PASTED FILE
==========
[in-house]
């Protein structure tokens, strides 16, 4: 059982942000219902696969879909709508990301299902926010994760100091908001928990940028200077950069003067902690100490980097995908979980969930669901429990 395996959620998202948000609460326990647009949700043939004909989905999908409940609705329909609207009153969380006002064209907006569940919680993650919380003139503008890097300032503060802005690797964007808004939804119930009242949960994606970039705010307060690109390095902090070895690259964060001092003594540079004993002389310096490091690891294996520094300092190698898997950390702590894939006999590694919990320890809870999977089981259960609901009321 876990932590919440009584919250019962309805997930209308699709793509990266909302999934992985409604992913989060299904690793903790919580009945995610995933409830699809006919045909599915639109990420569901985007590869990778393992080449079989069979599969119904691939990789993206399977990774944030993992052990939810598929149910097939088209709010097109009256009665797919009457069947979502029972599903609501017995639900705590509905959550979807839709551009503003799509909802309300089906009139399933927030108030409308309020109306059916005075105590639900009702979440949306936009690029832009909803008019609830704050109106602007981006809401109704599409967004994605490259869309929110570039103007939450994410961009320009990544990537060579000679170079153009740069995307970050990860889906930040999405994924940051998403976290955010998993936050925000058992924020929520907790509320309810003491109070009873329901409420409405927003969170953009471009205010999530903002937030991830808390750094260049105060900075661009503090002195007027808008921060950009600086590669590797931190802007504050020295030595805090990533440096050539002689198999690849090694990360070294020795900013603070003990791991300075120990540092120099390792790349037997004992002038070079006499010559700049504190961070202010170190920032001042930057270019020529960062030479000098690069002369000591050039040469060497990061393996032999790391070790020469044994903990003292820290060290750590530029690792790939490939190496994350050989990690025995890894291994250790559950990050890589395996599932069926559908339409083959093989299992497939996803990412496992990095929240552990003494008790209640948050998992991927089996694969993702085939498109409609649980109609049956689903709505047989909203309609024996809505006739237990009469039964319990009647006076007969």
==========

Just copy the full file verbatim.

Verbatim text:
[in-house]
């Protein structure tokens, strides 16, 4: 059982942000219902696969879909709508990301299902926010994760100091908001928990940028200077950069003067902690100490980097995908979980969930669901429990 395996959620998202948000609460326990647009949700043939004909989905999908409940609705329909609207009153969380006002064209907006569940919680993650919380003139503008890097300032503060802005690797964007808004939804119930009242949960994606970039705010307060690109390095902090070895690259964060001092003594540079004993002389310096490091690891294996520094300092190698898997950390702590894939006999590694919990320890809870999977089981259960609901009321 876990932590919440009584919250019962309805997930209308699709793509990266909302999934992985409604992913989060299904690793903790919580009945995610995933409830699809006919045909599915639109990420569901985007590869990778393992080449079989069979599969119904691939990789993206399977990774944030993992052990939810598929149910097939088209709010097109009256009665797919009457069947979502029972599903609501017995639900705590509905959550979807839709551009503003799509909802309300089906009139399933927030108030409308309020109306059916005075105590639900009702979440949306936009690029832009909803008019609830704050109106602007981006809401109704599409967004994605490259869309929110570039103007939450994410961009320009990544990537060579000679170079153009740069995307970050990860889906930040999405994924940051998403976290955010998993936050925000058992924020929520907790509320309810003491109070009873329901409420409405927003969170953009471009205010999530903002937030991830808390750094260049105060900075661009503090002195007027808008921060950009600086590669590797931190802007504050020295030595805090990533440096050539002689198999690849090694990360070294020795900013603070003990791991300075120990540092120099390792790349037997004992002038070079006499010559700049504190961070202010170190920032001042930057270019020529960062030479000098690069002369000591050039040469060497990061393996032999790391070790020469044994903990003292820290060290750590530029690792790939490939190496994350050989990690025995890894291994250790559950990050890589395996599932069926559908339409083959093989299992497939996803990412496992990095929240552990003494008790209640948050998992991927089996694969993702085939498109409609649980109609049956689903709505047989909203309609024996809505006739237990009469039964319990009647006076007969």